Just like talking with your neighbor over the fence, you build the best relationships face-to-face. Advancements in medical imaging technology, such as PACS, can minimize the face-to-face interaction between radiologists and referring physicians, according to a Health Imaging Hub article. However, a recent study demonstrated that communication between radiologists and clinicians was enhanced when using embedded reading rooms in their facilities.
Communication: The Closer the Better
While medical imaging technology facilitates communication within the radiology workflow, reading room proximity can enhance the role of radiologists as consultants. Research showed that referring clinicians had more visits to embedded reading rooms than to reading rooms located in another part of the facility. Observing 175 episodes of communication between radiologists and referring physicians (100 in embedded rooms and 75 in non-embedded rooms), researchers, led by Allison A. Tillack, PhD, of University of California, San Francisco, discovered a “highly significant difference in the percentage of visits and critical test result management messages sent between embedded and non-embedded reading rooms.”
“[The reading room] was a very collegial, friendly atmosphere,” Dr. Tillack said. “Orthopedic surgeons we talked to were excited about the convenience and said it was great to be able to drop by and look at a case with the radiologist without having to go downstairs.”
Comparing the face-to-face communication between radiologists and referring physicians, the study showed that in the embedded reading rooms, 46 percent were in person, while in the non-embedded reading rooms, just 7 percent were face-to-face.
“This could be the first quantitative study that shows radiologists integrate better with the remainder of our clinical colleagues if we are in a reading room that is embedded in their clinical service,” said James Borgstede, MD, vice-chair of the radiology department at the University of Colorado at Denver and Dr. Tillack’s scientific advisor and co-author of the study.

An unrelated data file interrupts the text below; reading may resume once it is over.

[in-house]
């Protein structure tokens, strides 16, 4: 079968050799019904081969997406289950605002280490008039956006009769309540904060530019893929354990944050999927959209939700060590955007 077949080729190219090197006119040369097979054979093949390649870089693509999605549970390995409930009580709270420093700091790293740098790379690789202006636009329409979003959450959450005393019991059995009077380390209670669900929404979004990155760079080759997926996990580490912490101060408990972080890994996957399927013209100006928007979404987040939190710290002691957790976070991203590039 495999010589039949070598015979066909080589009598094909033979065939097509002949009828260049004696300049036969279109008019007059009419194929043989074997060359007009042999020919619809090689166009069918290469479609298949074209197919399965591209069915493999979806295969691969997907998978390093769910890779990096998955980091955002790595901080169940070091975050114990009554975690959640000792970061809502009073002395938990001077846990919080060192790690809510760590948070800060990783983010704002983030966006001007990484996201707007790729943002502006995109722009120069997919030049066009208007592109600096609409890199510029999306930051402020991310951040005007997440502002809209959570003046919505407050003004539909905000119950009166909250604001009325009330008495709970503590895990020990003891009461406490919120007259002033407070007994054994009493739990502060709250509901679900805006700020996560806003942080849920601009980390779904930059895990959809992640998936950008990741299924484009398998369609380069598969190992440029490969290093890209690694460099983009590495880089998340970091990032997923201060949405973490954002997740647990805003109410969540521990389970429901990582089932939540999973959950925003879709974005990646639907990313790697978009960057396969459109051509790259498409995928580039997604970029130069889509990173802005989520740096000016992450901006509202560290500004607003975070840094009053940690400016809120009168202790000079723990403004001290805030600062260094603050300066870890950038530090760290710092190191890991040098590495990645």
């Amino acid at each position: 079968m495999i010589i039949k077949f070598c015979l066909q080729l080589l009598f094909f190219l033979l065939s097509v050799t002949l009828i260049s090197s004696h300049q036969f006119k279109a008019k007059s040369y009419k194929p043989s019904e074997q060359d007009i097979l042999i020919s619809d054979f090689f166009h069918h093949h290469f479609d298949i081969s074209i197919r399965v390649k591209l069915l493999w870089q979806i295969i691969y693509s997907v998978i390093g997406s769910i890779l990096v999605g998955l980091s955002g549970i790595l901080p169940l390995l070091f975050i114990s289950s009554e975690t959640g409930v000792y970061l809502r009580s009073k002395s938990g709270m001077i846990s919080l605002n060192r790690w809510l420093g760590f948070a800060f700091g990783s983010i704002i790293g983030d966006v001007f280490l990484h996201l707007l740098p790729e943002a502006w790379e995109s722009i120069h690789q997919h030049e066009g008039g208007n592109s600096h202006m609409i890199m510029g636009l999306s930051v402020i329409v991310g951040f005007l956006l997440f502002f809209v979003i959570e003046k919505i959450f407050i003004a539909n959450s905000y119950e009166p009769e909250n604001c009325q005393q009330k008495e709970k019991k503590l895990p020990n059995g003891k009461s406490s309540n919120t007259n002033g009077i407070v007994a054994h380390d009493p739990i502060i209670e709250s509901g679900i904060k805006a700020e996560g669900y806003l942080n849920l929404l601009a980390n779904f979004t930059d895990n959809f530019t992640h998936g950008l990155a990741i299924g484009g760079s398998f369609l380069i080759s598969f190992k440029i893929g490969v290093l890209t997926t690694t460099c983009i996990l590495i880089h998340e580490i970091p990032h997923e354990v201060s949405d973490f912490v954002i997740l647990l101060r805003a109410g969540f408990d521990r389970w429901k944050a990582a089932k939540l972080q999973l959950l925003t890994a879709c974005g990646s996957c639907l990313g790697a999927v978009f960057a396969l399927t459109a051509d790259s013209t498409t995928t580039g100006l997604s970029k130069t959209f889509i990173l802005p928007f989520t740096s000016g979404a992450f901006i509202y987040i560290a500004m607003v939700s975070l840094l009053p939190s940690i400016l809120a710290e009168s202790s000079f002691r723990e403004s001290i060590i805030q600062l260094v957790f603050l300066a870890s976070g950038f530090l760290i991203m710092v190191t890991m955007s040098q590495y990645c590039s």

Clear Modes of Communication
As medical imaging technology becomes more integrated into everyday medical practice, the need for clear modes of communicating for medical imaging professionals is more pressing than ever. Acknowledging that the study was limited and further research in the area was needed, the researchers asserted that embedding improves communications while raising the profile of radiologists within their work environments.
“The important thing is that the concept is out there,” Dr. Borgstede said. “We’re in a different era than a generation ago when clinicians came to radiologists to look at film studies that could only be viewed in one place at a time. Now that’s not true. It’s a new paradigm and if they aren’t going to come to us, we have to go to them.”
Does your healthcare organization support closed-loop communication? If so, what tools are you using and are they helping to improve the communication between radiologists and physicians?
Or are you looking for a system to support improved communication, reporting and analytics? Ask one of our product specialists about QICS™ for radiology.